The Blue Fairy Book - online childrens book

Illustrated classic fairy tales for children by Andrew Lang

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236                           LITTLE THUMB
long way from the forest. He came down, and, when upon the ground, he could see it no more, which grieved him sadly. How­ever, having walked for some time with his brothers towards that side on which he had seen the light, he perceived it again as he came out of the wood.
They came at last to the house where this candle was, not without an abundance of fear: for very often they lost sight of it, which happened every time they came into a bottom. They knocked at the door, and a good woman came and opened it; she asked them what they would have.
Little Thumb told her they were poor children who had been lost in the forest, and desired to lodge there for God's sake
The woman, seeing them so very pretty, began to weep, and said to them:
' Alas ! poor babies ; whither are ye come ? Do ye know that this house belongs to a cruel ogre who eats up little children ?'
' Ah ! dear madam,' answered Little Thumb (who trembled every joint of him, as well as his brothers), ' what shall we do ? To be sure the wolves of the forest will devour us to-night if you refuse us to lie here; and so we would rather the gentleman should eat us; and perhaps he may take pity upon us, especially if you please to beg it of him.'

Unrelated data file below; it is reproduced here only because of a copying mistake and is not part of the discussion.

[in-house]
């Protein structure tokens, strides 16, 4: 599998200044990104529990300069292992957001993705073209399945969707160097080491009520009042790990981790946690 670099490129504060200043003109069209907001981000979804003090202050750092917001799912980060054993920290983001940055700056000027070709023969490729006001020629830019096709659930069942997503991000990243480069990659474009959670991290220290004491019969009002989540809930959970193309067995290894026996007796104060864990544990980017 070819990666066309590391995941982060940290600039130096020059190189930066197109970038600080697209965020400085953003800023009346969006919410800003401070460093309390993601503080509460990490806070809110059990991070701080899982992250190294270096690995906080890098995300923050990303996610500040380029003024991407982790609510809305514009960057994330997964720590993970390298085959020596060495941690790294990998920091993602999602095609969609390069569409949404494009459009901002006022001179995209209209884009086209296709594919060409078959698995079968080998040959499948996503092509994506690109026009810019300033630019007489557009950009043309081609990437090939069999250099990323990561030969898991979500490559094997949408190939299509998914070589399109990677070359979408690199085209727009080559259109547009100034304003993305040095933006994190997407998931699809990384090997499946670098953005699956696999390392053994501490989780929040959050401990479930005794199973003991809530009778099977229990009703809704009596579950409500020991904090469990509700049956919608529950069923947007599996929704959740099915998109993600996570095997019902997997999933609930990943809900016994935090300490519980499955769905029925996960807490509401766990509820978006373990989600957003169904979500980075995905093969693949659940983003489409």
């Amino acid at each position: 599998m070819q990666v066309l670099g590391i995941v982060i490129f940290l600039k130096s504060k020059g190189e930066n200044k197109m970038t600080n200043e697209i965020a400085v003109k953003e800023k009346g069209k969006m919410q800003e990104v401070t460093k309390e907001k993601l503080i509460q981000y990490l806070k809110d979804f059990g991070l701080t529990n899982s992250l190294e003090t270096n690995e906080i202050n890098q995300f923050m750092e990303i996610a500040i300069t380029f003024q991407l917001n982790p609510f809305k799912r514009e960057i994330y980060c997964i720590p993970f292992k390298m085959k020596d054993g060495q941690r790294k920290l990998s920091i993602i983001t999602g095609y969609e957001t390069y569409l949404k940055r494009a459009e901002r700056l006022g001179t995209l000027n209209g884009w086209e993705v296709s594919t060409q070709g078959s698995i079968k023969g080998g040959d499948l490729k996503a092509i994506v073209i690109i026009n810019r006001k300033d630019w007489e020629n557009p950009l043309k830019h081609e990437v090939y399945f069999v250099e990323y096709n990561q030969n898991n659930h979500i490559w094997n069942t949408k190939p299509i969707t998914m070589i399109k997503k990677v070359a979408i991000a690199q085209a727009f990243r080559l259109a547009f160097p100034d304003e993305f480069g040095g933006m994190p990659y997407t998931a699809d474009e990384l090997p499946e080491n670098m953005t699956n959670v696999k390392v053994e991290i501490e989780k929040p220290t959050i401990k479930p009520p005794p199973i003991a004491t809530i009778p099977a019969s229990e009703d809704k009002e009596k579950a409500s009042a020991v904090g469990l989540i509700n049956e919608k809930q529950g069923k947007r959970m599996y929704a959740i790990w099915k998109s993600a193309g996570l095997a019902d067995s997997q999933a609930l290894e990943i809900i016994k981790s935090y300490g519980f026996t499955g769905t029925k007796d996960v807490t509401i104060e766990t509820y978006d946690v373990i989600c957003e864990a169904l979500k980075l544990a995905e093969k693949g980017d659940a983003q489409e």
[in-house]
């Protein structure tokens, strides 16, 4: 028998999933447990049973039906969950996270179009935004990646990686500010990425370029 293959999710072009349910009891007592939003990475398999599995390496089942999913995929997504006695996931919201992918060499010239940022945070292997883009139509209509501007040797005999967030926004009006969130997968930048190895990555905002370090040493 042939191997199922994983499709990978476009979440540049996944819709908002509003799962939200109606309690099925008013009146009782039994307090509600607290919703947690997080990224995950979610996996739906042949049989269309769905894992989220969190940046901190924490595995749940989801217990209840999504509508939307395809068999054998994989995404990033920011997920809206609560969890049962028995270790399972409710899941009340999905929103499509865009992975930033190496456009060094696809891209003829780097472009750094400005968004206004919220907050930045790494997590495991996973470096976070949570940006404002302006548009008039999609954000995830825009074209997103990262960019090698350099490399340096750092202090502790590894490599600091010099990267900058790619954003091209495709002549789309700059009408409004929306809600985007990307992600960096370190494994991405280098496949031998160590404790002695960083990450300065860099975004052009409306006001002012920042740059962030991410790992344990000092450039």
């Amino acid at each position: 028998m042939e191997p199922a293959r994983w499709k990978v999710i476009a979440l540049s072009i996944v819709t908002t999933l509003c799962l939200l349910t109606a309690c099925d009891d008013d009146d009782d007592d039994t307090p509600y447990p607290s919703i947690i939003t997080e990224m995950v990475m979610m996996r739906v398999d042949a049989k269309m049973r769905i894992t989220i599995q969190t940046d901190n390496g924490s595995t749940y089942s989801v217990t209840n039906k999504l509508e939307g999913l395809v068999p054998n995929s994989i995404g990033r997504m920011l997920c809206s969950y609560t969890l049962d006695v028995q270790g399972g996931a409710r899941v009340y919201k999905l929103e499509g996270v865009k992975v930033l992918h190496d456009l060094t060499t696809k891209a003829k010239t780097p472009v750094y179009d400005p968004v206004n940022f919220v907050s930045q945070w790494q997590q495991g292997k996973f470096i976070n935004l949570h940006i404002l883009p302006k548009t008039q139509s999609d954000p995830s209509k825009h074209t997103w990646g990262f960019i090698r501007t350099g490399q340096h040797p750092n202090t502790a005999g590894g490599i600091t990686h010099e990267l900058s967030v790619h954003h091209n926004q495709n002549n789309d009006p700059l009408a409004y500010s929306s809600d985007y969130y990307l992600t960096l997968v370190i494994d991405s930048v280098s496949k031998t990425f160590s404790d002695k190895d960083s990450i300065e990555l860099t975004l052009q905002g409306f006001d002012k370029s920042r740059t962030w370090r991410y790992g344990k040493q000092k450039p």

The Ogre's wife, who believed she could conceal them from her husband till morning, let them come in, and brought them to warm themselves at a very good fire; for there was a whole sheep upon the spit, roasting for the Ogre's supper.
As they began to be a little warm they heard three or four great taps at the door; this was the Ogre, who was come home. Upon this she hid them under the bed and went to open the door. The Ogre presently asked if supper was ready and the wine drawn, and then sat himself down to table. The sheep was as yet all raw and bloody; but he liked it the better for that. He sniffed about to the right and left, saying :
' I smell fresh meat.'
' What you smell so,' said his wife, ' must be the calf which I have just now killed and flayed.'
■ ' I smell fresh meat, I tell thee once more,' replied the Ogre, looking crossly at his wife ; ' and there is something here which I do not understand.'
As he spoke these words he got up from the table and went directly to the bed.
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